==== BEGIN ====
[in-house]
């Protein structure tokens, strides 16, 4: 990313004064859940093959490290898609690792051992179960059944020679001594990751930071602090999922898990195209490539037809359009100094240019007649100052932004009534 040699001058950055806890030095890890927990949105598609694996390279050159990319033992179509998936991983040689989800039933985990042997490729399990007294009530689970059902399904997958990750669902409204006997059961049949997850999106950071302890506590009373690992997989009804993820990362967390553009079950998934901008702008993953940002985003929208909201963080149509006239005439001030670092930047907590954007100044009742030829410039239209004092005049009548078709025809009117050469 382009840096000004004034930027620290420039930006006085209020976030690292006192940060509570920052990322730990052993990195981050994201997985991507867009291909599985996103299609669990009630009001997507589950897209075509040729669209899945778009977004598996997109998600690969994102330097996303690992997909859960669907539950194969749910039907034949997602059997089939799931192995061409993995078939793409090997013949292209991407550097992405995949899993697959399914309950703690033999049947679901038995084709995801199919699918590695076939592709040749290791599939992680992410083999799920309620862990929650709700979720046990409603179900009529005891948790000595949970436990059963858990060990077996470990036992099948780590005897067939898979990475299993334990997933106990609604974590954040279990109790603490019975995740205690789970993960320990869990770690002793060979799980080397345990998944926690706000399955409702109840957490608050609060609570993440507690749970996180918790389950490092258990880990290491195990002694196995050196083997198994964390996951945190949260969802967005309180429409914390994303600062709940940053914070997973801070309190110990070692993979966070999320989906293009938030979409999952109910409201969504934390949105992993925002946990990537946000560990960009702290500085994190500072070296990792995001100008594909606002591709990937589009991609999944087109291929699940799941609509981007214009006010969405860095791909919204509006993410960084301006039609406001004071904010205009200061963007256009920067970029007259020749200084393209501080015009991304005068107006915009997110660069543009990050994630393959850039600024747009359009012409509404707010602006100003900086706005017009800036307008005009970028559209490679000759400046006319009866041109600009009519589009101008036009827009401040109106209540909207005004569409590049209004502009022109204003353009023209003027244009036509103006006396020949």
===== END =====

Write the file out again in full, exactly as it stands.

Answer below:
[in-house]
């Protein structure tokens, strides 16, 4: 990313004064859940093959490290898609690792051992179960059944020679001594990751930071602090999922898990195209490539037809359009100094240019007649100052932004009534 040699001058950055806890030095890890927990949105598609694996390279050159990319033992179509998936991983040689989800039933985990042997490729399990007294009530689970059902399904997958990750669902409204006997059961049949997850999106950071302890506590009373690992997989009804993820990362967390553009079950998934901008702008993953940002985003929208909201963080149509006239005439001030670092930047907590954007100044009742030829410039239209004092005049009548078709025809009117050469 382009840096000004004034930027620290420039930006006085209020976030690292006192940060509570920052990322730990052993990195981050994201997985991507867009291909599985996103299609669990009630009001997507589950897209075509040729669209899945778009977004598996997109998600690969994102330097996303690992997909859960669907539950194969749910039907034949997602059997089939799931192995061409993995078939793409090997013949292209991407550097992405995949899993697959399914309950703690033999049947679901038995084709995801199919699918590695076939592709040749290791599939992680992410083999799920309620862990929650709700979720046990409603179900009529005891948790000595949970436990059963858990060990077996470990036992099948780590005897067939898979990475299993334990997933106990609604974590954040279990109790603490019975995740205690789970993960320990869990770690002793060979799980080397345990998944926690706000399955409702109840957490608050609060609570993440507690749970996180918790389950490092258990880990290491195990002694196995050196083997198994964390996951945190949260969802967005309180429409914390994303600062709940940053914070997973801070309190110990070692993979966070999320989906293009938030979409999952109910409201969504934390949105992993925002946990990537946000560990960009702290500085994190500072070296990792995001100008594909606002591709990937589009991609999944087109291929699940799941609509981007214009006010969405860095791909919204509006993410960084301006039609406001004071904010205009200061963007256009920067970029007259020749200084393209501080015009991304005068107006915009997110660069543009990050994630393959850039600024747009359009012409509404707010602006100003900086706005017009800036307008005009970028559209490679000759400046006319009866041109600009009519589009101008036009827009401040109106209540909207005004569409590049209004502009022109204003353009023209003027244009036509103006006396020949």